Unfortunately, the photograph with which I would have preferred to begin this post doesn’t exist. Instead I’ll have to help you reach the right place to recreate the picture for yourself mentally. I’m John Bradley, interim associate director of the Writing Center; thanks for following my lead. I’ll get to the point along the way, I promise. (more…)
I’ve long argued that writing centers at research universities should prepare interested doctoral students to lead strong, innovative writing centers and WAC programs when they move into their faculty careers. And that we should do this in systematic and sustained ways. Being a dedicated, successful, experienced writing tutor is of course a necessary part of that preparation, but that alone is not sufficient. Professional development for future writing center directors is something our Writing Center at the University of Wisconsin-Madison takes seriously—my colleagues and I are proud that this past year, in 2011 alone, seven more of our PhD alums, at various stages of their careers, were offered positions as writing center directors or assistant directors around the country, joining many other distinguished UW-Madison alums who direct writing centers.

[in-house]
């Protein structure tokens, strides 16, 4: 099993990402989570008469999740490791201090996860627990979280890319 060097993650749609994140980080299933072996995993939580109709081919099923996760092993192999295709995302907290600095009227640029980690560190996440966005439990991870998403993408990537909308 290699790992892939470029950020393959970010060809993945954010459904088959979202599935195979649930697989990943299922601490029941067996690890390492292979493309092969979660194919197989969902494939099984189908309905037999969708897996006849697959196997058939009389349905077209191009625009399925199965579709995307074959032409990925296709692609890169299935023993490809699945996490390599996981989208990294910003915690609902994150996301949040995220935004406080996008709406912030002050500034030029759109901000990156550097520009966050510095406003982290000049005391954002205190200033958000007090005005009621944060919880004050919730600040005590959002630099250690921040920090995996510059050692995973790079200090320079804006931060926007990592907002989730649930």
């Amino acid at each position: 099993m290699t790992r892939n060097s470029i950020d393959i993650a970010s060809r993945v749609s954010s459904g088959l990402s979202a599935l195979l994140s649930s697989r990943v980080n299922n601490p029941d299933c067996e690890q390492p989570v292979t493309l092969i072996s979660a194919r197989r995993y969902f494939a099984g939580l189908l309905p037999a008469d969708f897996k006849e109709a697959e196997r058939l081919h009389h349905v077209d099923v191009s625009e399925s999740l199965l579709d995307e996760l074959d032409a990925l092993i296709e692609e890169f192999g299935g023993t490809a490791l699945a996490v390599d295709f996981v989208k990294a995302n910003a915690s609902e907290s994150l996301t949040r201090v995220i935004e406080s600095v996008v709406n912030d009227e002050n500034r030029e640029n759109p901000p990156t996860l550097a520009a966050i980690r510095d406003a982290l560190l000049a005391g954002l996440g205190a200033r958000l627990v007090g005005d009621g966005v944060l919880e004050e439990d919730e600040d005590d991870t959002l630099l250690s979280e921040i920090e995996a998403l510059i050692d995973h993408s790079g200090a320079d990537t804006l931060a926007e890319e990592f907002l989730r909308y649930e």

This question—of how research universities can prepare graduate students to become writing center directors as part of their faculty careers—has been an important topic of discussion when the writing center directors from the universities in the Big 10 conference meet once a year (I’m always hoping that some athletic competition will break out during meetings of Big 10 writing center directors, but, alas, none yet). We’ve talked several times about what we can do—intentionally and systematically–to prepare our grad students to lead strong writing center and WAC programs. As an outgrowth of these discussions, at the 2010 IWCA conference in Baltimore, several members of the Big 10 group spoke about the opportunities we have and the challenges we face as we prepare graduate students to be future writing center directors.
By Debjit Roy. What does the UW-Madison Writing Center have to offer a doctoral student in engineering? Actually, quite a bit!
Did you know that approximately a third of the UW-Madison Writing Center’s visitors are graduate students? These writers come to the Center for assistance with course assignments, Master’s projects and theses, prelims, proposals, presentations, dissertations, publications, job application materials, and more! This week we’re turning the spotlight on two graduate students and asking them to tell us about their Writing Center experiences.